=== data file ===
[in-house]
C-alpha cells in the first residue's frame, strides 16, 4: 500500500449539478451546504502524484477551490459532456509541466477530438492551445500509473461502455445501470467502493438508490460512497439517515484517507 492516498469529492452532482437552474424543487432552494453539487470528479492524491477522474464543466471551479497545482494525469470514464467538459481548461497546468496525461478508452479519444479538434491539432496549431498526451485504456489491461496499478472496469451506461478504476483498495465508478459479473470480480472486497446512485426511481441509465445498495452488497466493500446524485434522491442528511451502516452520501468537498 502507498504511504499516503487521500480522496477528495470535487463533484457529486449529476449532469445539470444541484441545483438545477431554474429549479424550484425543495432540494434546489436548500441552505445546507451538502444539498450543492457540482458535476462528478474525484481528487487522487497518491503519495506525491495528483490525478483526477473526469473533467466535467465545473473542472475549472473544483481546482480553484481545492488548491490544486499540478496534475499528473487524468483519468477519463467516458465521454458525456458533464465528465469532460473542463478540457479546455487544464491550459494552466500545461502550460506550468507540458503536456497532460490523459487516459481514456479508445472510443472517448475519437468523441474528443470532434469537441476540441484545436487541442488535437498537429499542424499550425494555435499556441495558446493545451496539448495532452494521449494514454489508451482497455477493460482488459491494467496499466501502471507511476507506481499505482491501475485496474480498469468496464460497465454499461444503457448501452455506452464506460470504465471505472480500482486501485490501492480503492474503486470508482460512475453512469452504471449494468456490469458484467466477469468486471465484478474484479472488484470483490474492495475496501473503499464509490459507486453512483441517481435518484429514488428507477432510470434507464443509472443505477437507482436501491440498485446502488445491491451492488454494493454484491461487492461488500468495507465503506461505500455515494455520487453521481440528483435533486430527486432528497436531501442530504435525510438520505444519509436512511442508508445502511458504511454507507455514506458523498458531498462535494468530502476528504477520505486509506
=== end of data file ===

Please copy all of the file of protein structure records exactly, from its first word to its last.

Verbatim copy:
[in-house]
C-alpha cells in the first residue's frame, strides 16, 4: 500500500449539478451546504502524484477551490459532456509541466477530438492551445500509473461502455445501470467502493438508490460512497439517515484517507 492516498469529492452532482437552474424543487432552494453539487470528479492524491477522474464543466471551479497545482494525469470514464467538459481548461497546468496525461478508452479519444479538434491539432496549431498526451485504456489491461496499478472496469451506461478504476483498495465508478459479473470480480472486497446512485426511481441509465445498495452488497466493500446524485434522491442528511451502516452520501468537498 502507498504511504499516503487521500480522496477528495470535487463533484457529486449529476449532469445539470444541484441545483438545477431554474429549479424550484425543495432540494434546489436548500441552505445546507451538502444539498450543492457540482458535476462528478474525484481528487487522487497518491503519495506525491495528483490525478483526477473526469473533467466535467465545473473542472475549472473544483481546482480553484481545492488548491490544486499540478496534475499528473487524468483519468477519463467516458465521454458525456458533464465528465469532460473542463478540457479546455487544464491550459494552466500545461502550460506550468507540458503536456497532460490523459487516459481514456479508445472510443472517448475519437468523441474528443470532434469537441476540441484545436487541442488535437498537429499542424499550425494555435499556441495558446493545451496539448495532452494521449494514454489508451482497455477493460482488459491494467496499466501502471507511476507506481499505482491501475485496474480498469468496464460497465454499461444503457448501452455506452464506460470504465471505472480500482486501485490501492480503492474503486470508482460512475453512469452504471449494468456490469458484467466477469468486471465484478474484479472488484470483490474492495475496501473503499464509490459507486453512483441517481435518484429514488428507477432510470434507464443509472443505477437507482436501491440498485446502488445491491451492488454494493454484491461487492461488500468495507465503506461505500455515494455520487453521481440528483435533486430527486432528497436531501442530504435525510438520505444519509436512511442508508445502511458504511454507507455514506458523498458531498462535494468530502476528504477520505486509506